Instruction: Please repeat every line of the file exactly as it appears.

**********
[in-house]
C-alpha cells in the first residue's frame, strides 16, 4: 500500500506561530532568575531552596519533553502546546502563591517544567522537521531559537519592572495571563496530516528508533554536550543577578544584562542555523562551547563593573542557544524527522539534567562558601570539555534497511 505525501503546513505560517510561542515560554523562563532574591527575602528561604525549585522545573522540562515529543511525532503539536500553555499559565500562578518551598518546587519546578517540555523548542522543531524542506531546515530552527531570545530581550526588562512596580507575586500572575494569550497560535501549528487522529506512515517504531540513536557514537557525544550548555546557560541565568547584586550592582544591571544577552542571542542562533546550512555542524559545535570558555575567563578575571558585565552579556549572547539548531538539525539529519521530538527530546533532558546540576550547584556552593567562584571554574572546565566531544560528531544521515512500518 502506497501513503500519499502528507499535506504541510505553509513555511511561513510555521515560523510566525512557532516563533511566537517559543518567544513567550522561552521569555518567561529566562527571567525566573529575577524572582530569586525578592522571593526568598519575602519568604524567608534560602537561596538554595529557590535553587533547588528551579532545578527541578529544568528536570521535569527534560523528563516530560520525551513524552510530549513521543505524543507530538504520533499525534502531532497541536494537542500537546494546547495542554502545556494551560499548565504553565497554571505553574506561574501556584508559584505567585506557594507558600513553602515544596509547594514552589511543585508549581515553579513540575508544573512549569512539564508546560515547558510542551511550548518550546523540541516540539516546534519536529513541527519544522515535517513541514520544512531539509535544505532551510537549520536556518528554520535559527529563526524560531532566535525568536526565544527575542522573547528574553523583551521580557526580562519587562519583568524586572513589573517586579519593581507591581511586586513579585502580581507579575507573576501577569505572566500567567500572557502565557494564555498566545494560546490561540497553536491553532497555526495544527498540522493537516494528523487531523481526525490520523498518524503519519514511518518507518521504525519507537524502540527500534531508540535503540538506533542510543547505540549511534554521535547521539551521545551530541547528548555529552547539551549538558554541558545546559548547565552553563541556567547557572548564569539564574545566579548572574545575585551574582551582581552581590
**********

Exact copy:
[in-house]
C-alpha cells in the first residue's frame, strides 16, 4: 500500500506561530532568575531552596519533553502546546502563591517544567522537521531559537519592572495571563496530516528508533554536550543577578544584562542555523562551547563593573542557544524527522539534567562558601570539555534497511 505525501503546513505560517510561542515560554523562563532574591527575602528561604525549585522545573522540562515529543511525532503539536500553555499559565500562578518551598518546587519546578517540555523548542522543531524542506531546515530552527531570545530581550526588562512596580507575586500572575494569550497560535501549528487522529506512515517504531540513536557514537557525544550548555546557560541565568547584586550592582544591571544577552542571542542562533546550512555542524559545535570558555575567563578575571558585565552579556549572547539548531538539525539529519521530538527530546533532558546540576550547584556552593567562584571554574572546565566531544560528531544521515512500518 502506497501513503500519499502528507499535506504541510505553509513555511511561513510555521515560523510566525512557532516563533511566537517559543518567544513567550522561552521569555518567561529566562527571567525566573529575577524572582530569586525578592522571593526568598519575602519568604524567608534560602537561596538554595529557590535553587533547588528551579532545578527541578529544568528536570521535569527534560523528563516530560520525551513524552510530549513521543505524543507530538504520533499525534502531532497541536494537542500537546494546547495542554502545556494551560499548565504553565497554571505553574506561574501556584508559584505567585506557594507558600513553602515544596509547594514552589511543585508549581515553579513540575508544573512549569512539564508546560515547558510542551511550548518550546523540541516540539516546534519536529513541527519544522515535517513541514520544512531539509535544505532551510537549520536556518528554520535559527529563526524560531532566535525568536526565544527575542522573547528574553523583551521580557526580562519587562519583568524586572513589573517586579519593581507591581511586586513579585502580581507579575507573576501577569505572566500567567500572557502565557494564555498566545494560546490561540497553536491553532497555526495544527498540522493537516494528523487531523481526525490520523498518524503519519514511518518507518521504525519507537524502540527500534531508540535503540538506533542510543547505540549511534554521535547521539551521545551530541547528548555529552547539551549538558554541558545546559548547565552553563541556567547557572548564569539564574545566579548572574545575585551574582551582581552581590